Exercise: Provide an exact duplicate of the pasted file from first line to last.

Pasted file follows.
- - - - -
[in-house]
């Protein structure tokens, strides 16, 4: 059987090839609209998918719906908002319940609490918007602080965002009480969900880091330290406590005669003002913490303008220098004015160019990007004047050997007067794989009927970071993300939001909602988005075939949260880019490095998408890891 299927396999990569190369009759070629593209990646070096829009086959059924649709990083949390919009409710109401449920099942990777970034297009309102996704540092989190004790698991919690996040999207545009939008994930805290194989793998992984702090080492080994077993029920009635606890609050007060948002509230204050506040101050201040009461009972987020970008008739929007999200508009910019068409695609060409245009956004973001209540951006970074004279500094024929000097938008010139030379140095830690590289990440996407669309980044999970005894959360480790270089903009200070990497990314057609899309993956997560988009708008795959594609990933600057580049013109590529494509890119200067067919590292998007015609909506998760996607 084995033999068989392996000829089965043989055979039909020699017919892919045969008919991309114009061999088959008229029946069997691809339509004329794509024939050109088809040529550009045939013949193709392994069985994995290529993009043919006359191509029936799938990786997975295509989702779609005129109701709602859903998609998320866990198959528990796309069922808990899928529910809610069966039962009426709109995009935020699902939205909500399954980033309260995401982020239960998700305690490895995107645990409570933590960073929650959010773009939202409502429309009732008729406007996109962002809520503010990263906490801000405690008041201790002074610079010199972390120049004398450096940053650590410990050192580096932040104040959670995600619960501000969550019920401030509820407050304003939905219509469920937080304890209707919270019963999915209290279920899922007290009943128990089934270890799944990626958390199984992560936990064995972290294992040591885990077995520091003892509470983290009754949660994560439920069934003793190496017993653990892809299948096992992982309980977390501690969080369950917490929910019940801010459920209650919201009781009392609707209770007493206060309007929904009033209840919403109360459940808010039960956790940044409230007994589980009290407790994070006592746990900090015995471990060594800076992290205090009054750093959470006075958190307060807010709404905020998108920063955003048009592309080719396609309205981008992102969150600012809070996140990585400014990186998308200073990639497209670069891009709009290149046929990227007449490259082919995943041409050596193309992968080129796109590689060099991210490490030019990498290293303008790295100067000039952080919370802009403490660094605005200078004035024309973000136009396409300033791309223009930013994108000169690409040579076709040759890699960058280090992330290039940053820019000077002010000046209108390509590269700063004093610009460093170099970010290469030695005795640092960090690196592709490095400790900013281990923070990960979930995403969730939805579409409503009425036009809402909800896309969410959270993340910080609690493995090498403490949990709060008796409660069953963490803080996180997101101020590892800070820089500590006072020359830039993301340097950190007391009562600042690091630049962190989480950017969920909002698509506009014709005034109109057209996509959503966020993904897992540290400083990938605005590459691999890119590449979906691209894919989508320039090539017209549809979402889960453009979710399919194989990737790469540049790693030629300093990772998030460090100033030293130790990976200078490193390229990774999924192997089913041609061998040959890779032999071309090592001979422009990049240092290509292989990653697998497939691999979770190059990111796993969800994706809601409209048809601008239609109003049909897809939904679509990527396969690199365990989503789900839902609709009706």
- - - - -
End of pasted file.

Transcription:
[in-house]
């Protein structure tokens, strides 16, 4: 059987090839609209998918719906908002319940609490918007602080965002009480969900880091330290406590005669003002913490303008220098004015160019990007004047050997007067794989009927970071993300939001909602988005075939949260880019490095998408890891 299927396999990569190369009759070629593209990646070096829009086959059924649709990083949390919009409710109401449920099942990777970034297009309102996704540092989190004790698991919690996040999207545009939008994930805290194989793998992984702090080492080994077993029920009635606890609050007060948002509230204050506040101050201040009461009972987020970008008739929007999200508009910019068409695609060409245009956004973001209540951006970074004279500094024929000097938008010139030379140095830690590289990440996407669309980044999970005894959360480790270089903009200070990497990314057609899309993956997560988009708008795959594609990933600057580049013109590529494509890119200067067919590292998007015609909506998760996607 084995033999068989392996000829089965043989055979039909020699017919892919045969008919991309114009061999088959008229029946069997691809339509004329794509024939050109088809040529550009045939013949193709392994069985994995290529993009043919006359191509029936799938990786997975295509989702779609005129109701709602859903998609998320866990198959528990796309069922808990899928529910809610069966039962009426709109995009935020699902939205909500399954980033309260995401982020239960998700305690490895995107645990409570933590960073929650959010773009939202409502429309009732008729406007996109962002809520503010990263906490801000405690008041201790002074610079010199972390120049004398450096940053650590410990050192580096932040104040959670995600619960501000969550019920401030509820407050304003939905219509469920937080304890209707919270019963999915209290279920899922007290009943128990089934270890799944990626958390199984992560936990064995972290294992040591885990077995520091003892509470983290009754949660994560439920069934003793190496017993653990892809299948096992992982309980977390501690969080369950917490929910019940801010459920209650919201009781009392609707209770007493206060309007929904009033209840919403109360459940808010039960956790940044409230007994589980009290407790994070006592746990900090015995471990060594800076992290205090009054750093959470006075958190307060807010709404905020998108920063955003048009592309080719396609309205981008992102969150600012809070996140990585400014990186998308200073990639497209670069891009709009290149046929990227007449490259082919995943041409050596193309992968080129796109590689060099991210490490030019990498290293303008790295100067000039952080919370802009403490660094605005200078004035024309973000136009396409300033791309223009930013994108000169690409040579076709040759890699960058280090992330290039940053820019000077002010000046209108390509590269700063004093610009460093170099970010290469030695005795640092960090690196592709490095400790900013281990923070990960979930995403969730939805579409409503009425036009809402909800896309969410959270993340910080609690493995090498403490949990709060008796409660069953963490803080996180997101101020590892800070820089500590006072020359830039993301340097950190007391009562600042690091630049962190989480950017969920909002698509506009014709005034109109057209996509959503966020993904897992540290400083990938605005590459691999890119590449979906691209894919989508320039090539017209549809979402889960453009979710399919194989990737790469540049790693030629300093990772998030460090100033030293130790990976200078490193390229990774999924192997089913041609061998040959890779032999071309090592001979422009990049240092290509292989990653697998497939691999979770190059990111796993969800994706809601409209048809601008239609109003049909897809939904679509990527396969690199365990989503789900839902609709009706």